You have to get to the bare wires that lead to the heater. Turn on the heater. Place your voltmeter lead on one wire and the other lead on the otehr wire. The voltemeter should show voltage close to your power supply voltage. If it is showing less, the MOSFET is bad and needs replacing.

For that you will need soldering tools and skills. You probably have an SMD MOSFET soldered directly to the board. I suggest removing it and replacing it with a THT MOSFET that you would place separately from the board with its own heatsink. When on the board, the board acts as a heatsink.

If you cannot do that yourself, ask someone to do it for you.

Before replacing the MOSFET, find whether it is a n-channel or p-channel MOSFET. It will most likely be an n-channel MOSFET but make sure it is.

If you replace it with THT MOSFET I would suggest these two: IRFZ44N (n-channel) or IRF4905 (p-channel). They are general purpose MOSFETs and should work well enough for drop-in replacement.

If it is not the MOSFET, power supply or the heater, then I have no idea.

You should be able to trace one of these loops: power supply -> (fuse ->) heater -> n-channel MOSFET -> power supply power supply -> (fuse ->) p-channel MOSFET -> heater -> power supply

Most likely will be the first loop.

NOTE: Checking the heater resistance might help but does not have to. At room temperature the resistance might be within limits (as with mine example) and when heated up the resistance increases with temperature and thus limiting the current. You would have to measure the resistance when heated up and disconnected from all circuits. (Heat up -> disconnect heater -> measure -> cooldown).

Hope that helps and good luck.

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  • $\begingroup$ What about measuring the voltage and current on the heater when it is powered up. If the MOSFET is the issue and the heater didn't reach temperature, the voltage will be too low. The resistance of the heater will be R=V/I. Thus if the heater resistance is too high, the current will be low if not reaching temperature. At 70 ºC below the set point, the power to the heater should be open loop (maximum voltage). $\endgroup$ – Perry Webb Oct 20 at 13:42
  • $\begingroup$ I have already suggested measuring voltage accross heater when powered up. That is (probably) the only way to check a MOSFET when in circuit. I also described measuring the heater resistance when heated up, or as you suggest, one can calculate it. But neither approach can give a deffinitive answer. The resistance will always raise with raising temperature. But can you say how much it should and how much is too much? You could say that only when comparing with another heater of the same type that is fully functional. $\endgroup$ – MStarha Oct 21 at 15:54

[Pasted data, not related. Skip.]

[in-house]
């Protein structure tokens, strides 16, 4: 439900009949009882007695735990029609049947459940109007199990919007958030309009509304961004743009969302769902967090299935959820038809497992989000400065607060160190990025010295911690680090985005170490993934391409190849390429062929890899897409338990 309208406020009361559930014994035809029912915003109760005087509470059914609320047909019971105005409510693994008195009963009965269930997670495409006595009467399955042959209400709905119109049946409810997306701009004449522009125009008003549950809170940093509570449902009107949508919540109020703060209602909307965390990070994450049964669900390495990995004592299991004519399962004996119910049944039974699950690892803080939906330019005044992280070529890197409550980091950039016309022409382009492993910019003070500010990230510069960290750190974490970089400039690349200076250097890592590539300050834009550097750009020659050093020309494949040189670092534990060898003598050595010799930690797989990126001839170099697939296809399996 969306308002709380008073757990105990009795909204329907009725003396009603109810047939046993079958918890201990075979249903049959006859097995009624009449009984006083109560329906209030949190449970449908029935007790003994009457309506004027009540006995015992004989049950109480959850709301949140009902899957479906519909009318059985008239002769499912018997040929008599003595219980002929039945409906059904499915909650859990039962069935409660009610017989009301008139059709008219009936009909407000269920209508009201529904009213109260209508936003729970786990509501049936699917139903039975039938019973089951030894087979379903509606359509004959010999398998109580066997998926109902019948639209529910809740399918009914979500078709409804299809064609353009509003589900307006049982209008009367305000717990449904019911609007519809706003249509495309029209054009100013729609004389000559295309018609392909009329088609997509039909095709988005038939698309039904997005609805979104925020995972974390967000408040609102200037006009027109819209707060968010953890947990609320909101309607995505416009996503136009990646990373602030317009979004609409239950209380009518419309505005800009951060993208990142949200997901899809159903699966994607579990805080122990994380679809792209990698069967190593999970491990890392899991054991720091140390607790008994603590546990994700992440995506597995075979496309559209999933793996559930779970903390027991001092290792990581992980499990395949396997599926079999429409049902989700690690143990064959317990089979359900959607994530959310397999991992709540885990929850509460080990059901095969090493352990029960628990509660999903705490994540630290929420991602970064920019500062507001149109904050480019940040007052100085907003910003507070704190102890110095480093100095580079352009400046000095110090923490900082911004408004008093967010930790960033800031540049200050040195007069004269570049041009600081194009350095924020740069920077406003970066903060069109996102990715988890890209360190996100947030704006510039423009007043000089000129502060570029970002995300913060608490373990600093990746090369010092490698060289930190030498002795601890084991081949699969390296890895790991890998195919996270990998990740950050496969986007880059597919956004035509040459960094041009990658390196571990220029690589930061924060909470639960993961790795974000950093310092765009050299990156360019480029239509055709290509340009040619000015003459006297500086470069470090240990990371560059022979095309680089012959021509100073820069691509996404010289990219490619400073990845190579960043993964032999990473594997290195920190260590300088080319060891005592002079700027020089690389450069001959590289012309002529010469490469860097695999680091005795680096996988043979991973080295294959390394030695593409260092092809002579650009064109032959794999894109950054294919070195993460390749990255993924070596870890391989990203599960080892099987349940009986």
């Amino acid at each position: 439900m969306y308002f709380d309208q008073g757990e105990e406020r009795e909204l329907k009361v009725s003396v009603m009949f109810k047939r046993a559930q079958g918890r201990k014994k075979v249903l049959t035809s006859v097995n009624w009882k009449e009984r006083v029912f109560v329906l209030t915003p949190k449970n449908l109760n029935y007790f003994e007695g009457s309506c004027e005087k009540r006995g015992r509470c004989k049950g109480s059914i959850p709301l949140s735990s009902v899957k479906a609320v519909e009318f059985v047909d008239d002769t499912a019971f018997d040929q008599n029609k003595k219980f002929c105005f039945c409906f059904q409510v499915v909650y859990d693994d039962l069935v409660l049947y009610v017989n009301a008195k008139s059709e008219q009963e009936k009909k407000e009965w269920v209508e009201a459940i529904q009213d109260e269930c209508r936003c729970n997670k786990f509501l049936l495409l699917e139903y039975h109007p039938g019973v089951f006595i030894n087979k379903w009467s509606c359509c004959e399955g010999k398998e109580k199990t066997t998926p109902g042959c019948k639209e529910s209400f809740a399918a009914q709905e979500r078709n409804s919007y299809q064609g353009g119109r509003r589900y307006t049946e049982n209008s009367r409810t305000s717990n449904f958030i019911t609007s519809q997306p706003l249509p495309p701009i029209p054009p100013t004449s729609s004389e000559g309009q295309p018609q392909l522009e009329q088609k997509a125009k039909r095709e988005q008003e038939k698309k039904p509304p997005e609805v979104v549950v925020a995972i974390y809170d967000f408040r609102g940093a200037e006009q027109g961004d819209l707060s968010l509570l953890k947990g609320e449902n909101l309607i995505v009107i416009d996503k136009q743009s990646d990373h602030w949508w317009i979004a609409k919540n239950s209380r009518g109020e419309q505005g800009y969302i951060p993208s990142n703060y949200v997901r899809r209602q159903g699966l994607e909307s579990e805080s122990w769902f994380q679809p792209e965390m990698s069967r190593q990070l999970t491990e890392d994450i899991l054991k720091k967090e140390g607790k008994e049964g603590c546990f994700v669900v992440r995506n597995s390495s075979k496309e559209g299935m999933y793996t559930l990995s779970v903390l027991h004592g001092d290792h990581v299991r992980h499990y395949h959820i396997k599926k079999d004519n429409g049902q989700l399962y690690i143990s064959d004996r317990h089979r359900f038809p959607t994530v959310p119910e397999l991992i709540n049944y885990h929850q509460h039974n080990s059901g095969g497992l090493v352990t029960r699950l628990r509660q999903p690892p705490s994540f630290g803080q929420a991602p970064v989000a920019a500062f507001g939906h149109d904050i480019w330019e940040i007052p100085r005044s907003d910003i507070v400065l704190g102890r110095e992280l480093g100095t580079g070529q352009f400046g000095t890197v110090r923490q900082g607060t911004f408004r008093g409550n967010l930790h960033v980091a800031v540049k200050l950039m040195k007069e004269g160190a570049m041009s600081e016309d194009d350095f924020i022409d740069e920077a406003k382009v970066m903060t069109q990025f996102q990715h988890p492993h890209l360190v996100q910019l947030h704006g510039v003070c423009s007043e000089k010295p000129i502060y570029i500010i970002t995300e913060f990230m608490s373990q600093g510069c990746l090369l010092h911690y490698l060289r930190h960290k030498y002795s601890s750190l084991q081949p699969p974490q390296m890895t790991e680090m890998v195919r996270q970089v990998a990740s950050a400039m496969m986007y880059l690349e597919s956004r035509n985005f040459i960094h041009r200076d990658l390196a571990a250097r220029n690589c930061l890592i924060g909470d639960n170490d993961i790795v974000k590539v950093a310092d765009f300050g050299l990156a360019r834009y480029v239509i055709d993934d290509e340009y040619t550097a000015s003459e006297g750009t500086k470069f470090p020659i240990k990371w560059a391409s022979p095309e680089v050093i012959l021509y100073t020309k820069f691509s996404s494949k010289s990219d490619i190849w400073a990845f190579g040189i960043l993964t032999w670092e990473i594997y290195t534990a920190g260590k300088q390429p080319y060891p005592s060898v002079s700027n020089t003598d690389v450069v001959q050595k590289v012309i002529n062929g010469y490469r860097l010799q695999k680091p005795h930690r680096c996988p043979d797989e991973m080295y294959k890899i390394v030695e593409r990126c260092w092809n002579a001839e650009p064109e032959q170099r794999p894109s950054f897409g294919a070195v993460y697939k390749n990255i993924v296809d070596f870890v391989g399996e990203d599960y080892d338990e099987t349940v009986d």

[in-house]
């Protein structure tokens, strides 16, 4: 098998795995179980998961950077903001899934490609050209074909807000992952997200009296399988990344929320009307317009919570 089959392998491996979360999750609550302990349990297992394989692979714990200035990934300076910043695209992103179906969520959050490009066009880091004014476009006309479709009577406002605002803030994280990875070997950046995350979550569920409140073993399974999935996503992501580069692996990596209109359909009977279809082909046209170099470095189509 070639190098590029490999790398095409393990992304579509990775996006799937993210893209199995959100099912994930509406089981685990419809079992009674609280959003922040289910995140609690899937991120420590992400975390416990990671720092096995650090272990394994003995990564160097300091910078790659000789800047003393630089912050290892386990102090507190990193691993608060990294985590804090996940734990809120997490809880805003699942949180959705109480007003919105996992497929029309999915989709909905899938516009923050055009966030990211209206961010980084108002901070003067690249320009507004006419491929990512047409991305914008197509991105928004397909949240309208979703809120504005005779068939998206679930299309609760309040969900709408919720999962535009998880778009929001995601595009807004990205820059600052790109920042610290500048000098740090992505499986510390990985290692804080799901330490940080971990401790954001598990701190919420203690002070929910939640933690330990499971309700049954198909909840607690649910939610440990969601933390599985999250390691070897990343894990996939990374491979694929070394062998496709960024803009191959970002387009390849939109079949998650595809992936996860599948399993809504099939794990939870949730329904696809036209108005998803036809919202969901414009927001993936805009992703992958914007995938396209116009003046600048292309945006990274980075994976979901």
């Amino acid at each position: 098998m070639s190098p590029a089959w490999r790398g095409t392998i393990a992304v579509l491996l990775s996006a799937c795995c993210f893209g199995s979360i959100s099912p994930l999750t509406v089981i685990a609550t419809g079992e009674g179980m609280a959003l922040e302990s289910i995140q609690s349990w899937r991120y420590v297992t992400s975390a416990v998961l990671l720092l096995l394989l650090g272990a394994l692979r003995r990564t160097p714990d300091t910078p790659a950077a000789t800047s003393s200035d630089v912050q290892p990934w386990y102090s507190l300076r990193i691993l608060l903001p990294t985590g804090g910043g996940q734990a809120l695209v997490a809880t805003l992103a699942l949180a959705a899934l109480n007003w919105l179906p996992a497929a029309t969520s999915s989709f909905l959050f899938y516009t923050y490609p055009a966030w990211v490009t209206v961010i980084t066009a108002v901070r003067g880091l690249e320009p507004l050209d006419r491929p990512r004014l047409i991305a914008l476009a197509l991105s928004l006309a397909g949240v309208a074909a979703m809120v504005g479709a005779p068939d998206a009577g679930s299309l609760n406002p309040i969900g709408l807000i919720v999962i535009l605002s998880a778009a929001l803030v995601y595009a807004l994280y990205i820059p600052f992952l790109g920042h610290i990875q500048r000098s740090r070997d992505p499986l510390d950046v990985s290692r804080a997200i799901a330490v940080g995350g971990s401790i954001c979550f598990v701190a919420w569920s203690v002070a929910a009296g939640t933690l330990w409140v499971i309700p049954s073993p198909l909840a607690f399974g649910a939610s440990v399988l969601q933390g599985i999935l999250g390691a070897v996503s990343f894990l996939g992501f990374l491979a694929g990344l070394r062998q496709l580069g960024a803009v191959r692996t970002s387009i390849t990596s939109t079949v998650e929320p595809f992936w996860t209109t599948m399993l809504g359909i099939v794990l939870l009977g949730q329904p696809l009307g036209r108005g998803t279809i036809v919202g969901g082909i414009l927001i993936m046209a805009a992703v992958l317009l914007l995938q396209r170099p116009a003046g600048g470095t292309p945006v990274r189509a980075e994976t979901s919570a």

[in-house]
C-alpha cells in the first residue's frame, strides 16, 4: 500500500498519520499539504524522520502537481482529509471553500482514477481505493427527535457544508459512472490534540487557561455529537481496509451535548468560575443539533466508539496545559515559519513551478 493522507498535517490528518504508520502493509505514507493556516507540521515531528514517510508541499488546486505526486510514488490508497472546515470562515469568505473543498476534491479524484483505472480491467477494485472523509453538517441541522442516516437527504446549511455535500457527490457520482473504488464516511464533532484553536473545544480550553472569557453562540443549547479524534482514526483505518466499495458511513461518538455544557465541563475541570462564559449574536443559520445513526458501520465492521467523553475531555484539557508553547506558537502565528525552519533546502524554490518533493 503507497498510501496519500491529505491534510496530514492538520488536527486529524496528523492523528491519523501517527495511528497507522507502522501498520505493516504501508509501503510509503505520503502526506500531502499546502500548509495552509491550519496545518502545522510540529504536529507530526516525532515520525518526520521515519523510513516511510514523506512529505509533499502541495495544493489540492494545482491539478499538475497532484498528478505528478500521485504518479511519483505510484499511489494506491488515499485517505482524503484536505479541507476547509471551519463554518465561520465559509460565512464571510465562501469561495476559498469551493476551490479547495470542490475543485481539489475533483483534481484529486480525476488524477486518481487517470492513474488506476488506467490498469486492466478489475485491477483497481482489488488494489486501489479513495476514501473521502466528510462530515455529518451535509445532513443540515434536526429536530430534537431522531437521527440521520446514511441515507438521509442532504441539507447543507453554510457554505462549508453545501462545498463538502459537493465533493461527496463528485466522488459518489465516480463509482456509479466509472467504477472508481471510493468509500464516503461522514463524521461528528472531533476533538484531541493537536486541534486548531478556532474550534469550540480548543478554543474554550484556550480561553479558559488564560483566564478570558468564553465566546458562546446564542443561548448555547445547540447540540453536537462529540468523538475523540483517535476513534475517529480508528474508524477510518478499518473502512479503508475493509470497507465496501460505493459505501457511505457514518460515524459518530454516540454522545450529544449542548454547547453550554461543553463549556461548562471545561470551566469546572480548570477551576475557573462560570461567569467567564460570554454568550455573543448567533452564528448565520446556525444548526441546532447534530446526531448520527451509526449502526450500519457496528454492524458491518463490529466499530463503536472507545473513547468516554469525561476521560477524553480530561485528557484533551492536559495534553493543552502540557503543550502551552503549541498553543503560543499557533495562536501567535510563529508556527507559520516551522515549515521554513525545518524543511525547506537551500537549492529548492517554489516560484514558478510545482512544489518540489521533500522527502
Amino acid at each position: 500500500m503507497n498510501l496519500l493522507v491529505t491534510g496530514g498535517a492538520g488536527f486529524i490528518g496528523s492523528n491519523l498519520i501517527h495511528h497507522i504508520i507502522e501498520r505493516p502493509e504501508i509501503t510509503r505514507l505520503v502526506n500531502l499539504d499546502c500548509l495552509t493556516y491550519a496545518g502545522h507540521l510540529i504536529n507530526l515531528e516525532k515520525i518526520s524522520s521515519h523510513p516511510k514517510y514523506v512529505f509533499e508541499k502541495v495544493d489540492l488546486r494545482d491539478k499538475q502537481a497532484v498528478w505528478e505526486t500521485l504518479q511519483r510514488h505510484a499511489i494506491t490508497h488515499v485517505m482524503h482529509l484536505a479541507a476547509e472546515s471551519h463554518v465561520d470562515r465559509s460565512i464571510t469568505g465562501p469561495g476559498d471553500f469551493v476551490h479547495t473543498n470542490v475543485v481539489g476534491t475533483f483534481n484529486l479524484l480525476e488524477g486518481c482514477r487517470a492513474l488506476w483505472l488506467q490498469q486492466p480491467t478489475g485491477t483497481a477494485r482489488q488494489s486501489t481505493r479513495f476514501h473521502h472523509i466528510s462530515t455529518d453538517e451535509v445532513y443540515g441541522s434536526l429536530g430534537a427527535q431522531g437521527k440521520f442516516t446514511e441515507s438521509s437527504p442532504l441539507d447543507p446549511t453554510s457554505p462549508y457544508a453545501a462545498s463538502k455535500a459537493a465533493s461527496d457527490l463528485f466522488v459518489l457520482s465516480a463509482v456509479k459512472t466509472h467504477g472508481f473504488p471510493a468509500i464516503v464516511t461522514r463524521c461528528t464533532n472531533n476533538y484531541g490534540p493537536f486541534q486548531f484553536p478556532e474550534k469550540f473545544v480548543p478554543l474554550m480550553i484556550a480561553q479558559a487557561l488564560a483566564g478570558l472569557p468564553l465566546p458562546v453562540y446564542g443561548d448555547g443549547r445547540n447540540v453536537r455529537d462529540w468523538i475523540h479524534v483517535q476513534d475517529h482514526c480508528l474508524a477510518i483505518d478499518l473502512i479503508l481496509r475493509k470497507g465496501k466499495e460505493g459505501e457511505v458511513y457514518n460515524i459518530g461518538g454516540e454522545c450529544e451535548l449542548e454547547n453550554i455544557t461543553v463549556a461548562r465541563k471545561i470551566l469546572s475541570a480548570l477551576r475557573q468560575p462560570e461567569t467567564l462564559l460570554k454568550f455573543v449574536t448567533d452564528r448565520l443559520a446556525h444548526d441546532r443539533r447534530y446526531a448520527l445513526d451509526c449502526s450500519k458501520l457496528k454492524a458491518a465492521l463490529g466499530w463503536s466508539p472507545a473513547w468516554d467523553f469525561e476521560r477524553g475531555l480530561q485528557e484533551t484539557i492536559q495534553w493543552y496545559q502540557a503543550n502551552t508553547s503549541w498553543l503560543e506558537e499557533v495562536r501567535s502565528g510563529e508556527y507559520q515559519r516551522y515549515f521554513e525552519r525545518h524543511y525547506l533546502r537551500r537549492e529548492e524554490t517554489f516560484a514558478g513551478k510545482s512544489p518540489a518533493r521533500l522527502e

• $\begingroup$ The heater at temperature should be approximately R = (V^2)/P. So a 12V 40W heater should be about 3.6Ω, a 12V 30W heater 4.8Ω, 24V 40W 14.4Ω, 24V 30W 19.2Ω. $\endgroup$ – Perry Webb Oct 21 at 18:28
  • $\begingroup$ Again, the resistance raises with raising temperature therefore, the maximum power of the heater decreases. One can either heat up the heater as much as it can go, disconnect it and measure the resitance with multimeter, or heat up the heater as much as it can go and then measure the voltage and current and calculate the resistance. Neither approach gives you an answer whether the heater is faulty, unless you have the datasheet of the heater or you can compare the values with a fully functional heater of the same type. $\endgroup$ – MStarha Oct 22 at 13:45
  • $\begingroup$ @MStarha I did some new checks (on the edit of the original post). Thanks for the directions for troubleshooting! $\endgroup$ – Lurosset Oct 22 at 18:52

There is a part of the extrusion ensemble called heatbreaker, responsible for sepparating the hot- and cold-ends. The problem is that I screwed the heatbreak up into the cold-end heatsinks and the heated block was now touching it. This made it cool off way too hard.

The solution was switching to a new, undamaged cold+hotend.